This city’s always-modernist Opera Philadelphia thinks out-of-the-box, again, with the Opera Philadelphia Channel

The Opera Philadelphia Channel will allow fans of the opera to enjoy a full season directly from their streaming devices.

Before you stop and needlessly worry yourself that this story and its subject are stuffy think again. Opera Philadelphia’s still fresh general director and president David B. Devan has that new car smell about him and is thinking – as he has always – out of the box.

It was Devan and Opera Philadelphia that provoked cabaret drag impresario John Jarboe into crafting the Warhol Factory driven, weird warehouse-placed ANDY: A Popera, and pushed internationally renowned mezzo-soprano Stephanie Blythe and Philly’s Drag Queen King Martha Graham Cracker into teaming up for several Dito & Aeneas: Two Queens, One Night events.

Along with collaborating on performance art-driven opera with the Philadelphia Fringe Festival, and commissioning innovative operas such as tenor Lawrence Brownlee’s Yardbird (about troubled jazz saxophonist Charlie Parker), Devan and Opera Philadelphia crafted the world’s first Netflix-like festival of new and twisted-traditional operas, with the O Fest.


Needless to say, O20 and the whole of the Opera Philadelphia 2021 season is canceled. On Wednesday, OP announced the sad fact that this year’s iteration of its annual fall opera festival would not (could not) occur at that company would either postpone or move online all but one of the live productions scheduled for 2020-21. This means composer-teacher Jennifer Higdon from the Curtis Institute of Music’s Woman with Eyes Closed chamber opera won’t world premiere here until late 2021. Dag.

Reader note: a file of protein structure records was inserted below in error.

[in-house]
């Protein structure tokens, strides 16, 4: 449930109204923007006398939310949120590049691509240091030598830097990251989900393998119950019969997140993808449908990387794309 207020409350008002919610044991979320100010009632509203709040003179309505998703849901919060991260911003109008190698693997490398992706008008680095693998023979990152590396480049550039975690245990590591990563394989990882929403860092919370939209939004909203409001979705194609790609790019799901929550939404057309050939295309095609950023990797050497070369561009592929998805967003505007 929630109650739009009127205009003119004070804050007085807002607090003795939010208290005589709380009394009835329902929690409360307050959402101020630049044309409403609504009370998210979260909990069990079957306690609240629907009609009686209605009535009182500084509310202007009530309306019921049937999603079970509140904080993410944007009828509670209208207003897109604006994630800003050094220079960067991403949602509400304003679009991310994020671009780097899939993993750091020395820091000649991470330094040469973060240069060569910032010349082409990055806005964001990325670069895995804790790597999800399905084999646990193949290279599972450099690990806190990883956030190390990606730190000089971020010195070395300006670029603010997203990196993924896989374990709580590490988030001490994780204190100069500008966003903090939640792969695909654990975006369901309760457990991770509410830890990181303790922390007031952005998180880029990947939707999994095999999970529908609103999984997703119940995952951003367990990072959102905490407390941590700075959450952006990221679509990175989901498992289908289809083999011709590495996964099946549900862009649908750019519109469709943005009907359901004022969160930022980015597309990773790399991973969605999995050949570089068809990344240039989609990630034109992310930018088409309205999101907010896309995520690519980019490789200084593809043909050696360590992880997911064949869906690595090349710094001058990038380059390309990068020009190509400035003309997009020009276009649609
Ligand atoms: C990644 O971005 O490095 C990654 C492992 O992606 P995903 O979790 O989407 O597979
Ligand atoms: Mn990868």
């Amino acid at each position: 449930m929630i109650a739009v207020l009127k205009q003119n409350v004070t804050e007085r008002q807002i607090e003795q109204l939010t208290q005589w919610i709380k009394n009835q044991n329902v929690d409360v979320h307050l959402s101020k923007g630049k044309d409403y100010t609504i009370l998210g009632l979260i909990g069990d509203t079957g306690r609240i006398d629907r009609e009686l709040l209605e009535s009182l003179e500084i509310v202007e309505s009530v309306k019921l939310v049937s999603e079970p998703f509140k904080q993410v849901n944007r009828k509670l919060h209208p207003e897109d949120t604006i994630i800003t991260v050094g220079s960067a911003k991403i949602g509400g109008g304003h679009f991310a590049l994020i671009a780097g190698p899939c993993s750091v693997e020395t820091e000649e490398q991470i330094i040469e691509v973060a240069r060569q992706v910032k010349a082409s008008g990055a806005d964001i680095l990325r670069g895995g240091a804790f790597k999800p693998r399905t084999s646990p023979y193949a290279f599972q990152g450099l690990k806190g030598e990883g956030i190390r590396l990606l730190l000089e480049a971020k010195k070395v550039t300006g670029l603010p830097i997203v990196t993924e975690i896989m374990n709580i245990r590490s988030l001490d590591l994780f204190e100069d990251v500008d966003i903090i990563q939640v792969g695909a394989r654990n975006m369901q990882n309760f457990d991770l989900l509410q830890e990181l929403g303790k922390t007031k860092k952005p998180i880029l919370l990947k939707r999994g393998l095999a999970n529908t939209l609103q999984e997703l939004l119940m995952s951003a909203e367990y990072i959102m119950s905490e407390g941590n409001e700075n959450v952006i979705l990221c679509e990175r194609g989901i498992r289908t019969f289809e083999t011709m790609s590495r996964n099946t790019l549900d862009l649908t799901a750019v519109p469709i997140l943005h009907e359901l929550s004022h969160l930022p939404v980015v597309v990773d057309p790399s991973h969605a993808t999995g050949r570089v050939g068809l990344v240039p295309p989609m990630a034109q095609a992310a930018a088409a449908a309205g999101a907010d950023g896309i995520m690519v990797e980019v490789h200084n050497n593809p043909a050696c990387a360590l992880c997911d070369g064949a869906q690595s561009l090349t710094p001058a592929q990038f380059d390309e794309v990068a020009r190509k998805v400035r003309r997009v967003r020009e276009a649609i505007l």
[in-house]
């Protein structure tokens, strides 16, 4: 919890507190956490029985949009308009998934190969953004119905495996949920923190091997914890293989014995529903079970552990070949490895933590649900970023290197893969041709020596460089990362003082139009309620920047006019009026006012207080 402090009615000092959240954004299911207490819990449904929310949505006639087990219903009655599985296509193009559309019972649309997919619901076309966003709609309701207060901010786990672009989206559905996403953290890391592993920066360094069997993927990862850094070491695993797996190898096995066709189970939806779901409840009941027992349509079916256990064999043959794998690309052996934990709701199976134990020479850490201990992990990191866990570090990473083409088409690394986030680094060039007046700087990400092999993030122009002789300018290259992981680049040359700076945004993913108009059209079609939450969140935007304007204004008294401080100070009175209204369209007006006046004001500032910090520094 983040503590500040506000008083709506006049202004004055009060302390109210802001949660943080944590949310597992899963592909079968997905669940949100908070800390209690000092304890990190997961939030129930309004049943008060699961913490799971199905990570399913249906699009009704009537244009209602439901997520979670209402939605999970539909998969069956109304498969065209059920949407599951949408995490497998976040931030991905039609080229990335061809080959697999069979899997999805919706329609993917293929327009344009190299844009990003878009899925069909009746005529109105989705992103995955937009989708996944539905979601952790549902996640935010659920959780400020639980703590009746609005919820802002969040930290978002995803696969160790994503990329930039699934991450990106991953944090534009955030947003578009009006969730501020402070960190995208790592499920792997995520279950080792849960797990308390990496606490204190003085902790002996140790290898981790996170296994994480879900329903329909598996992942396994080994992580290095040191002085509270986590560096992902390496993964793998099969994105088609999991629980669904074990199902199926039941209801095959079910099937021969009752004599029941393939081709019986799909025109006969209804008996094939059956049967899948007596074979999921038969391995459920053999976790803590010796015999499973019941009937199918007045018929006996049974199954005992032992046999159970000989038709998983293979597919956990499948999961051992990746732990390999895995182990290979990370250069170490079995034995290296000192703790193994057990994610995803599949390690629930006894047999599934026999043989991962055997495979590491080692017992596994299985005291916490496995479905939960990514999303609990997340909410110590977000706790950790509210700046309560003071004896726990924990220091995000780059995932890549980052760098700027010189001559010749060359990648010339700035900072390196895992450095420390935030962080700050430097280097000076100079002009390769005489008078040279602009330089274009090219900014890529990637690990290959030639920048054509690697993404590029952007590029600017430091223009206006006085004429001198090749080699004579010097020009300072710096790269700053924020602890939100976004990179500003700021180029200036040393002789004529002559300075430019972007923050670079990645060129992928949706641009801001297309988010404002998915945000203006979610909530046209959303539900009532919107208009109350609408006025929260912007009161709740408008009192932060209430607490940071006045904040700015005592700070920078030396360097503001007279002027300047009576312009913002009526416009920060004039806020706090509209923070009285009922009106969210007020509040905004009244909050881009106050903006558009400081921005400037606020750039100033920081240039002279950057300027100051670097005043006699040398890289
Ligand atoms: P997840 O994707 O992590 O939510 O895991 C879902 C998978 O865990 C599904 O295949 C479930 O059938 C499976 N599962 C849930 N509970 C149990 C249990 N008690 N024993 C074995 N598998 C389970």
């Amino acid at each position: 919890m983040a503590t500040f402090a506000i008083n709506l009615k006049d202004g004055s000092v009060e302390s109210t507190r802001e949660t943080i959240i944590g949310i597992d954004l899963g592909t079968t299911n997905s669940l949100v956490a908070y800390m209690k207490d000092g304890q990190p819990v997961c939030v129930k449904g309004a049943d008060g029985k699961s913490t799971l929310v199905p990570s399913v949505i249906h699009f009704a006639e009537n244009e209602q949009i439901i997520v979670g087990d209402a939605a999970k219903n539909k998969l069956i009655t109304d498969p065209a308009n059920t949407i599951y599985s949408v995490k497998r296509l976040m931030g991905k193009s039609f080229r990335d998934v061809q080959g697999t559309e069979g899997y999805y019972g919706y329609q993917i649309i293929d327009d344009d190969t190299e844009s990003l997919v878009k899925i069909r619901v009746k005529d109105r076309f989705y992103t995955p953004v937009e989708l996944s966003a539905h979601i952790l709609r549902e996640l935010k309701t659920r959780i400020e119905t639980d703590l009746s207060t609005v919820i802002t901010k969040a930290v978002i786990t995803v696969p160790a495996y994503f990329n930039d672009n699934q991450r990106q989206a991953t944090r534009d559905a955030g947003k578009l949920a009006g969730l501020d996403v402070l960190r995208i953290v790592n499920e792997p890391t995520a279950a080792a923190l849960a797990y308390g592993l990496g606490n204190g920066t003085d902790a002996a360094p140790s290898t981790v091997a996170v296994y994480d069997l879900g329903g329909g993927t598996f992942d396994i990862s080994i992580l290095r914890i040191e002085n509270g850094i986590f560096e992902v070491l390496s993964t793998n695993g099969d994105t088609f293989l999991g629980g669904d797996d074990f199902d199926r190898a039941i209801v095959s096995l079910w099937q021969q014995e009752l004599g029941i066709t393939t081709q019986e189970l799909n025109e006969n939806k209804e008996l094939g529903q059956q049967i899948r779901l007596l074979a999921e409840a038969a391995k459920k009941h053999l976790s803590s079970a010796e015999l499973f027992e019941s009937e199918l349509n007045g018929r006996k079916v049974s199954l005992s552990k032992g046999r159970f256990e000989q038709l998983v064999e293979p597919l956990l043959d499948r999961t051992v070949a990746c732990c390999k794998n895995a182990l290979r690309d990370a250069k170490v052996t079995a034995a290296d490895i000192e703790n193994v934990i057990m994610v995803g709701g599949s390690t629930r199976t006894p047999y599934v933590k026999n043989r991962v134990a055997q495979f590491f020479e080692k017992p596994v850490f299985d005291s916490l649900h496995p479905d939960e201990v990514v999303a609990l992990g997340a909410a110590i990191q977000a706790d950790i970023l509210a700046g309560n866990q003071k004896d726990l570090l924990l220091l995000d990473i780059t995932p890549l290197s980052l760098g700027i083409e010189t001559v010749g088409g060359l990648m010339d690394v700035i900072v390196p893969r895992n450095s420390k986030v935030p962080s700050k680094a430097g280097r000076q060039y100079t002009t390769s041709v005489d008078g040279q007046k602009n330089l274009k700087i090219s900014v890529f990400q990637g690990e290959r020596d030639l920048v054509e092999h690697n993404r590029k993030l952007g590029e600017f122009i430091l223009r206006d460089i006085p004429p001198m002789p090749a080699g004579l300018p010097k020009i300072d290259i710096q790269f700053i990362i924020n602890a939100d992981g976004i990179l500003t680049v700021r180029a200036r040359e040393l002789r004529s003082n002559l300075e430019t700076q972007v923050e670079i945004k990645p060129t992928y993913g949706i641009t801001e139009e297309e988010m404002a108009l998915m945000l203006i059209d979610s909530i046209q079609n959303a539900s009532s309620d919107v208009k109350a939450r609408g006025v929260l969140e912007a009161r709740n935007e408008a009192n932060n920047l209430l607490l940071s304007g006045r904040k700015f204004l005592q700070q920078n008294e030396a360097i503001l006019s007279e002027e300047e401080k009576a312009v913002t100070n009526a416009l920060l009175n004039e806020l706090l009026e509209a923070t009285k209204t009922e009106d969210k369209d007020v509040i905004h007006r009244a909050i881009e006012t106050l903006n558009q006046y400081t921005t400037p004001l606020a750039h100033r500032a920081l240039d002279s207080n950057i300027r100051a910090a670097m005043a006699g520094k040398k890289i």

With that, Devan and the OP have come up with a still-winning idea, and one that furthers its Netflixing effect on an ancient musical stage genre: a new Opera Philadelphia Channel available through a number of diverse global platforms such as AppleTV, Android TV, Roku, Amazon FireTV, Chromecast, and more. A subscription for the entire online season will cost $99.

Launching this autumn, the Opera Philadelphia Channel makes for a dramatic digital space in which artists can explore “new commissions and dynamic performances produced solely for the screen.”

This includes events such as Philly friendly tenor Brownlee, (now serving as Opera Philadelphia’s Artistic Advisor) and two filmed concerts. – “Lawrence Brownlee & Friends in Philadelphia” performing arias, songs, and spirituals, as well as the broadcast premiere of Cycles of My Being, a song cycle that centers on what it means to be a Black man living in America today, penned by Tyshawn Sorey, currently Opera Philadelphia’s Composer in Residence.

Tyshawn Sorey, Opera Philadelphia’s Composer in Residence.

This also means that a new production of Hans Werner Henze’s El Cimarrón, once scheduled for O20, is now reimagined as “a cinematic experience” with bass-baritone Sir Willard White, as well as a fresh production of Soldier Songs from composer David T. Little, starring baritone Johnathan McCullough and conducted by Opera Philadelphia Maestro Corrado Rovaris. If you say you’re looking for some opera shorts, Opera Philadelphia is also commissioning a series of four short new digital works from new innovative composers.

Additional information on all programs will be announced in the fall.

“Guided by the current global health pandemic and recommendations from city and state health experts, Opera Philadelphia is committed to safely engaging with our audiences, artists, musicians, staff, and our community,” said David B. Devan, in an email. “We have made the difficult but necessary decision to cancel Festival O20 and postpone many of the operas and events planned for our theaters, but we are thrilled to reimagine much of the proposed season, and expand it with new offerings, to be delivered to homes across the world via the Opera Philadelphia Channel. I am so thankful for the leadership provided by our company’s Board of Directors and to the staff of Opera Philadelphia for creatively adapting to this moment in our history. Through the broadcasts of these new performances and a robust series of roundtable conversations, lectures, panel discussions, and educational programming, we aim to create a space of inclusivity and belonging among people in the city of Philadelphia and opera lovers across the globe.”

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